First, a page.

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Fascinating True Stories from the Flip Side of History

Monthly Archives: July 2019

Girls Stuck in Phone Booth

It was reported on January 12, 1961 that two 15-year-old girls from McKeesport, Pennsylvania got stuck in a telephone booth. They were Christann Duran of 3842 Sarah Street and Peggy Woistman who lived at 941 Franklin Street.

They had squeezed themselves into a pay telephone booth located at the corner of Hartman Street and O’Neil Boulevard to make a call and couldn’t get the door open to get out when they were done.

They frantically hammered on the glass for assistance, but those who saw them just smiled or waved back before walking on by.

Ultimately, one of the girls was able to get her hand into her purse and pull out a dime to call the police. A patrolman arrived and had to remove the door from the phone booth. Which got me thinking: couldn’t they have simply dialed the operator for help?


Four women in telephone booths at the Hurricane Ballroom in 1943.
Phone booths are definitely a thing of the past. This photo shows four women in telephone booths at the Hurricane Ballroom in 1943. (Image from the Library of Congress.)
 

Woman Swallows a Live Mouse

Is was reported on August 11, 1959 that a 67-year-old widow named Florence Hill of Denver, Colorado was awoken by the sound of her dog Boots growling. Here’s how she described what had happened:

“I woke up from a nap the other night and there he was, this little mouse, on the sewing machine right beside my bed.

“I opened my mouth to yell and he jumped right in: I clinched my teeth right away and caught him by the tail. He was crawling and scratching to get away and he was going right down my throat. I just couldn’t keep hold of him.


Florence Hill swallowed a live mouse.
Florence Hill swallowed a live mouse. Image appeared on page 18 of the Semi-Weekly Spokesman-Review.

“I could feel him crawling all the way down.

Yes, you heard it correctly: she swallowed the live mouse.

She continued, “It was the most horrible night I’ve ever spent…

“I went to Denver General Hospital yesterday. They X-rayed me and didn’t find a thing wrong. They kept me there for six hours, then told me to eat and drink plenty and sent me home.

“I feel pretty good now.”

Syndicated sketch of  Florence Hill swallowing a mouse.
This syndicated sketch of Florence Hill swallowing the mouse appeared on page 8 of the December 6, 1959 issue of the Mexia Daily News.
 

Popping Popcorn Wrecks Building

On June 11, 1941 it was reported that a 40’ x 50’ (12.2 m x 15.25 m), five-story brick building owned by the Empire Storage and Ice Company in Kansas City collapsed unexpectedly.

It turns out that the building was filled with 30,000 bushels of popping corn that started to spontaneously combust and expand and expand and expand…

So powerful was the force that 2 railroad boxcars were overturned and nearly covered in corn and bricks.


Popcorn Stand in Globe Arizona in 1940
Popcorn Stand in Globe Arizona in 1940. Image from the Library of Congress.
 

Podcast 125: The Snoring War

As I started to research today’s story, I began to reflect on my life before I owned a home. For more than twenty years I had lived in various apartments. One of my rules for choosing an apartment was that it had to be on the top floor. My rationale for this was noise. The constant thumping of people walking around above my head made it very difficult for me to get any sleep.

Of course, living above others doesn’t always work out. Once I lived above a heavy smoker and the smell would seep through the floor and stink up my apartment. Perhaps the oddest problem, however, occurred in the mid-1990’s with a couple that lived directly under me. Let’s just say that the female half of that relationship was a screamer and leave it at that. After about two months of listening to them, the problem was resolved when the two were evicted for non-payment of their rent.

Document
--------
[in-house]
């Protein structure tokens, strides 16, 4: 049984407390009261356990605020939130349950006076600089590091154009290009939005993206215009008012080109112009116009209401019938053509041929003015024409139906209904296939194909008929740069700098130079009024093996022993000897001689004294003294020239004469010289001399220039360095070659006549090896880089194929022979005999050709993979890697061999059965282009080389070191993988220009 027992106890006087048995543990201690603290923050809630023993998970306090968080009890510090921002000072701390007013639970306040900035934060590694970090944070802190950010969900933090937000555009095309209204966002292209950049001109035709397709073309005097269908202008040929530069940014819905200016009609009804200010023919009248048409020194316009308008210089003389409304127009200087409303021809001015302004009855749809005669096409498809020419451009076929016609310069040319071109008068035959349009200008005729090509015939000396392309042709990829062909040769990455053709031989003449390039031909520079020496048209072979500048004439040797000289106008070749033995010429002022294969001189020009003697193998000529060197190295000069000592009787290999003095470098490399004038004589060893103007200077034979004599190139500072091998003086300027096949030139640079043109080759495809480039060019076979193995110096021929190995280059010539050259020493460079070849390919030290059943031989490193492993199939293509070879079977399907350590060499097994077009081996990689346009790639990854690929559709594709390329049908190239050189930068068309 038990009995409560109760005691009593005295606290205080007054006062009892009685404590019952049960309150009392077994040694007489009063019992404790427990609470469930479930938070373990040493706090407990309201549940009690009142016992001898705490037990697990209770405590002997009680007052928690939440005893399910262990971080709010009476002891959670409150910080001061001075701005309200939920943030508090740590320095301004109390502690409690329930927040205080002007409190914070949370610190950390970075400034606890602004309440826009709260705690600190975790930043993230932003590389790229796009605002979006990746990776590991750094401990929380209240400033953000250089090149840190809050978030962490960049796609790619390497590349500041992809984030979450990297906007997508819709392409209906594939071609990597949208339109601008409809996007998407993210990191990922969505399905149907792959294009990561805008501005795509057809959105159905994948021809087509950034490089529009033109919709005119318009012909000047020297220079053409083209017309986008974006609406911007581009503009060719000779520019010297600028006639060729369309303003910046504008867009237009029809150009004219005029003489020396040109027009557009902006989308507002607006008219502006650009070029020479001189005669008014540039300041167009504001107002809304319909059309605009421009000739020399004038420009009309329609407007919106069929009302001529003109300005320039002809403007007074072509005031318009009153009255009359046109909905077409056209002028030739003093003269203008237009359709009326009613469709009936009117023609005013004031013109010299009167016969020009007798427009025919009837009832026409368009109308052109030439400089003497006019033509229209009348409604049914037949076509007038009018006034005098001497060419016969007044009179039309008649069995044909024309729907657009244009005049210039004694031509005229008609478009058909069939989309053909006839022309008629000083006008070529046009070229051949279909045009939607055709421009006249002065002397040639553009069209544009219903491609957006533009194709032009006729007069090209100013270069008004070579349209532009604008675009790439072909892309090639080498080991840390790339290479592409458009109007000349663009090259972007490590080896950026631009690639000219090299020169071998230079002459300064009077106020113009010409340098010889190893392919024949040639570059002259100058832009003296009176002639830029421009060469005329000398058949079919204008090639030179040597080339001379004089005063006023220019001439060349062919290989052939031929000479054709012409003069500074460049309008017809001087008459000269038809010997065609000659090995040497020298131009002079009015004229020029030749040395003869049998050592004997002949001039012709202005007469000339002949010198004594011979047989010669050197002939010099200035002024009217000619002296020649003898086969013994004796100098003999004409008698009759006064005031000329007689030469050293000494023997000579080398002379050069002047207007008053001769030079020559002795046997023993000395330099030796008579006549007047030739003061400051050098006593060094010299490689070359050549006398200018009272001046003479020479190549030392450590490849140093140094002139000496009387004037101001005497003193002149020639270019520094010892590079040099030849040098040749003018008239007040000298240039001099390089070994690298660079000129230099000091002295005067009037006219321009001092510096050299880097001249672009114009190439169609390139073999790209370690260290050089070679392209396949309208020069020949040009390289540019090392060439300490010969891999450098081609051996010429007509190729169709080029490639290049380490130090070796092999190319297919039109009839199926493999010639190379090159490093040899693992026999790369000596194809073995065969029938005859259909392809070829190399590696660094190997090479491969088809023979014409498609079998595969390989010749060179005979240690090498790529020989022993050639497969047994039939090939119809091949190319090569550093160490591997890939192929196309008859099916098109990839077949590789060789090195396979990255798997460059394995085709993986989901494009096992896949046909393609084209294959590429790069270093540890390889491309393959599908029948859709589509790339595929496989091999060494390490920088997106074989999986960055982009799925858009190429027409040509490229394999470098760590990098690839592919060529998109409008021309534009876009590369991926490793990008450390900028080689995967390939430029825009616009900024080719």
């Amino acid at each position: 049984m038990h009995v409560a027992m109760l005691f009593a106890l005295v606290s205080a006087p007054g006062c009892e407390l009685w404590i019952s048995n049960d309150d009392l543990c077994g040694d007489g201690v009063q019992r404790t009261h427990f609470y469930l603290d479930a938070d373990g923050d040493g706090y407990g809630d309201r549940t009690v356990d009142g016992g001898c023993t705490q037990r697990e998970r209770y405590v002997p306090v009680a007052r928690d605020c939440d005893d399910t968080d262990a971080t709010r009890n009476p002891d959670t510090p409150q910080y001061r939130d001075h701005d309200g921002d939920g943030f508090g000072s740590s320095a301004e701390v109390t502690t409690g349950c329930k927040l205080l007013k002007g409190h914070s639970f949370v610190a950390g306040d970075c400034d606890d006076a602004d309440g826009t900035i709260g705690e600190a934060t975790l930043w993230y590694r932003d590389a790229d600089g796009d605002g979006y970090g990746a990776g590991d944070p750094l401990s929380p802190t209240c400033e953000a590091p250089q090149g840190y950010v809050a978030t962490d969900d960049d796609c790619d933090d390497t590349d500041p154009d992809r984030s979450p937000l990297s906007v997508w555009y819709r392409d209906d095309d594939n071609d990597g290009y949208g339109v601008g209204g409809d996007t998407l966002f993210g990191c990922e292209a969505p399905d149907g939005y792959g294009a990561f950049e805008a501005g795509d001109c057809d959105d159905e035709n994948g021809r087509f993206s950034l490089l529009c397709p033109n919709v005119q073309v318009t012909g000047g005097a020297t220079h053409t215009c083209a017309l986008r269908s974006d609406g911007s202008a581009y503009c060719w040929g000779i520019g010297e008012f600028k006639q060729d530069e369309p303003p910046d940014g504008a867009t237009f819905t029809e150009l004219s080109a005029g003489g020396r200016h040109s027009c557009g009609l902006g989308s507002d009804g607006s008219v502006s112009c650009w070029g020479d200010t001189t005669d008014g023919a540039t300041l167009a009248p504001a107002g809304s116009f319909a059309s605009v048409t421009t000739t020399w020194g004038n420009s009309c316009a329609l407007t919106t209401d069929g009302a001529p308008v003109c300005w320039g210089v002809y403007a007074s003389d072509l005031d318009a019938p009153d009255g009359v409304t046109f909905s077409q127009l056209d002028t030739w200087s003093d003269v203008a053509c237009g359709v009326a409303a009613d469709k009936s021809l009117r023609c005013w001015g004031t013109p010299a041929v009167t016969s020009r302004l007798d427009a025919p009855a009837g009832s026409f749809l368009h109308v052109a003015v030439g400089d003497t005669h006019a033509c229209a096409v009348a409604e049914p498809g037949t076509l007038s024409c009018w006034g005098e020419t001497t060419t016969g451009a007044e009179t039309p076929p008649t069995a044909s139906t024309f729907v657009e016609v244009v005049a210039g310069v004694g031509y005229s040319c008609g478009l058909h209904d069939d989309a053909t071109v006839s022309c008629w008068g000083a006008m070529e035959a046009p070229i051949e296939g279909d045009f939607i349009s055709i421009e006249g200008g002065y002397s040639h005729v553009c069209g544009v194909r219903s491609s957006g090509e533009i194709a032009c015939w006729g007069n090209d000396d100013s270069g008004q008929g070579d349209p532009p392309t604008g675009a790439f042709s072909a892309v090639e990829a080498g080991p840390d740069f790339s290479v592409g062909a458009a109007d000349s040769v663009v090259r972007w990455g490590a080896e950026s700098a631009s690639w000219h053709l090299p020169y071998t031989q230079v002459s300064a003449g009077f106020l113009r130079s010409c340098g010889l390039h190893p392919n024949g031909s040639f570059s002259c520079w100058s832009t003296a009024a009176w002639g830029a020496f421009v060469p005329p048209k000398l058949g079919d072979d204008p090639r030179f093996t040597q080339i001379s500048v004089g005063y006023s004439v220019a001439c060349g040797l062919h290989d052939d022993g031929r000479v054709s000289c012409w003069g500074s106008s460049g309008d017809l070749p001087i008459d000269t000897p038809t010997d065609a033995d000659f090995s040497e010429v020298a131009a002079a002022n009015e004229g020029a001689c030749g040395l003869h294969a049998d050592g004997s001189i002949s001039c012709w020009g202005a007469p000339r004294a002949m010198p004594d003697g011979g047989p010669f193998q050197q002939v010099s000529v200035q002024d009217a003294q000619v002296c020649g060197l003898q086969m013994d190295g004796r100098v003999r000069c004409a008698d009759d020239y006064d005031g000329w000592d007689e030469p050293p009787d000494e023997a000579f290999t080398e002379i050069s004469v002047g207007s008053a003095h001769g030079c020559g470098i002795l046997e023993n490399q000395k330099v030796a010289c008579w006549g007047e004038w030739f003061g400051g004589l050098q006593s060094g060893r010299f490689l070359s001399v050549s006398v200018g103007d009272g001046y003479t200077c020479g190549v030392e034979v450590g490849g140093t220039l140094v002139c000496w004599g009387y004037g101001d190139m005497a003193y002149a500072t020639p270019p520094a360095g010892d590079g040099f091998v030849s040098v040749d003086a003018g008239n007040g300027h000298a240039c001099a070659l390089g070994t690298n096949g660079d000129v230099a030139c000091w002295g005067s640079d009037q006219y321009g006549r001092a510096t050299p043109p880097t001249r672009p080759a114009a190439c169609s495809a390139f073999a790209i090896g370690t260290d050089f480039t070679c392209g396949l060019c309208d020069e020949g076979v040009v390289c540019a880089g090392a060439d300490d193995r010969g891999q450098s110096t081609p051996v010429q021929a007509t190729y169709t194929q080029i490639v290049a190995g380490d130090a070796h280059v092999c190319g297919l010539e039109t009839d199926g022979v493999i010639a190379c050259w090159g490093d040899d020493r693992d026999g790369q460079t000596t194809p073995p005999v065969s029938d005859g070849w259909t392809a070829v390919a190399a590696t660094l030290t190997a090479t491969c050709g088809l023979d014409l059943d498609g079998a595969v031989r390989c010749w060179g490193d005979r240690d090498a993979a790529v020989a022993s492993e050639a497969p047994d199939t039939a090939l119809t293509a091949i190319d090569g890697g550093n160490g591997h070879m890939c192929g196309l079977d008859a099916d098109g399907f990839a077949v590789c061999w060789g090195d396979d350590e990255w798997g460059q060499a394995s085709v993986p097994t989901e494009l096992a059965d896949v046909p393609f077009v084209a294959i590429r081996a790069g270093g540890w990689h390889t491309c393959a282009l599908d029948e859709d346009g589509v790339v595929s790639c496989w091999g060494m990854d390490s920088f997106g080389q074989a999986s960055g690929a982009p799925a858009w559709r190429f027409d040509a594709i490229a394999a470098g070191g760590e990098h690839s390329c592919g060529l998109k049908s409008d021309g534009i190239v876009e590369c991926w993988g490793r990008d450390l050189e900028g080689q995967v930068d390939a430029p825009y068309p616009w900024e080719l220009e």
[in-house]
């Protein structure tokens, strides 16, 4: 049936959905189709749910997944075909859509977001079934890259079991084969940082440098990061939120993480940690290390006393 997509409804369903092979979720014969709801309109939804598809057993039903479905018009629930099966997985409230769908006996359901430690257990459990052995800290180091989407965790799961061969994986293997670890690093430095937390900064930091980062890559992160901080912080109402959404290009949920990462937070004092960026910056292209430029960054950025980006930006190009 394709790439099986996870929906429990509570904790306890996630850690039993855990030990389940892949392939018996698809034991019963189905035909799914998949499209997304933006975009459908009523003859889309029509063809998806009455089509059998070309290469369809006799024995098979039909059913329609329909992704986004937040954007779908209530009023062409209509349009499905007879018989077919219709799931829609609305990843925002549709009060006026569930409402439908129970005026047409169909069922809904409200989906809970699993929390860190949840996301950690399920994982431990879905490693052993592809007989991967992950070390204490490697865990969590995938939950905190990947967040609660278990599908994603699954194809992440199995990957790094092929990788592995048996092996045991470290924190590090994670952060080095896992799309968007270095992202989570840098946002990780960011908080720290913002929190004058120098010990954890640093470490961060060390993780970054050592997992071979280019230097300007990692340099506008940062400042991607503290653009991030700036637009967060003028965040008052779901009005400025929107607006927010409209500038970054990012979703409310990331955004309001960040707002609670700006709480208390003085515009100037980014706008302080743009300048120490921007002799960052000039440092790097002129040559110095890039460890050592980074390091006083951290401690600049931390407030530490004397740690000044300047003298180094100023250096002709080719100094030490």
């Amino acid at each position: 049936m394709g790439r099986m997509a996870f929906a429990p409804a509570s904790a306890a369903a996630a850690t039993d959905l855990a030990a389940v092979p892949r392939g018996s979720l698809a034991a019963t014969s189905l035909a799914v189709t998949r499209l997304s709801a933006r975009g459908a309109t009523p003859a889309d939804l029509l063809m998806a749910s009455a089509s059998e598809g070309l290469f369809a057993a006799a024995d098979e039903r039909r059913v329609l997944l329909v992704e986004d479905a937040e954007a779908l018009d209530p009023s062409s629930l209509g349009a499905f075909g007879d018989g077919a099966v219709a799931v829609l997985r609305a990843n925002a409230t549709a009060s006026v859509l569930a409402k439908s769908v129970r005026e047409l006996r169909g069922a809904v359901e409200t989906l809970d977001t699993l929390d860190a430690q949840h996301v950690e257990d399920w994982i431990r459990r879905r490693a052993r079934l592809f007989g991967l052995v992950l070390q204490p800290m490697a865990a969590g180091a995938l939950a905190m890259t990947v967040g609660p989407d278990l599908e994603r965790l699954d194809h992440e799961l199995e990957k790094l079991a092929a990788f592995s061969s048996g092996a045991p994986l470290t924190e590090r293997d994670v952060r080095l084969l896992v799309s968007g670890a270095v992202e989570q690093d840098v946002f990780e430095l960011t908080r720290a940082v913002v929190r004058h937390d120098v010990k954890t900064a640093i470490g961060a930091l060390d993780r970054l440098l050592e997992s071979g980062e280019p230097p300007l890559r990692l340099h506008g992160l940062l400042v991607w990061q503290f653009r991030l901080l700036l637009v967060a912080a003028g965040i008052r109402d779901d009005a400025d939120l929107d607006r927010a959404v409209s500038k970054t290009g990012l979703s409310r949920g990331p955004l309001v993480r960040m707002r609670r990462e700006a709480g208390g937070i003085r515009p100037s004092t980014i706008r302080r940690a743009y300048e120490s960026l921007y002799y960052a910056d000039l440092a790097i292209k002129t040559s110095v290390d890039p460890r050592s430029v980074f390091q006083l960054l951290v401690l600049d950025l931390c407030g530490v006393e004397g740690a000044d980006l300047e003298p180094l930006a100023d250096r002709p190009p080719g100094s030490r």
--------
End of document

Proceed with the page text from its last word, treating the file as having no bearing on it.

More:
Well, today’s story is also about apartment living, but it didn’t involve me in the slightest. First, a little background. Way back in 1869, William A. Engelman, who had earned his wealth by selling horses to the Union Army during the Civil War, purchased several hundred acres of beachfront property in Gravesend, Brooklyn. He named it Brighton Beach, supposedly after the resort town in England. In 1871, he built the Ocean Hotel and in 1878 completed Brighton Beach Bathing Pavilion and Ocean Pier, which attracted thousands of affluent people seeking to escape the crowded city. One could get to Brighton Beach by several rail lines or via the then newly completed Ocean Parkway, which had no homes along it at the time and allowed families to take a leisurely, scenic path to the oceanfront.

One of the guests who greatly enjoyed his stay at the Ocean Hotel was robber baron Auston Corbin, who had consolidated all of the rail lines in the area into the Long Island Rail Road, and he decided to purchase his own chunk of beachfront and build his own grand resort. He named it the Manhattan Beach Hotel and, being an anti-semite, he forbid Jews from staying there.

Not to be outdone, William Engelman built the even larger Brighton Beach Hotel in 1878. He soon added the Brighton Beach Racetrack, followed by the Brighton Theater and the Brighton Music Hall. Unfortunately, the hotel was built too close to the ocean and the constant battering of the waves threatened to undermine the very foundation of the hotel. In what would prove to be one of the major engineering feats of its day, the entire hotel, estimated to weigh in excess of 8-million pounds, was placed on to 112 rail cars and pulled along 24 sets of railroad tracks by two-sets of three locomotives and moved 600-feet (approximately 180 meters) inland.

Colorized image of the Brighton Beach Hotel from 1903.
Colorized image of the Brighton Beach Hotel from 1903. (Original black and white image is from the Library of Congress.)

The incredible success of these hotels was not too last. There was no single factor that killed off their popularity. It was partly due to the carnival-like atmosphere of nearby Coney Island spilling over into Brighton Beach, the construction of lower-priced hotels, a 1908 law that forbid betting at racetracks, the Great Depression, the suburbanization of Brooklyn and a host of other reasons.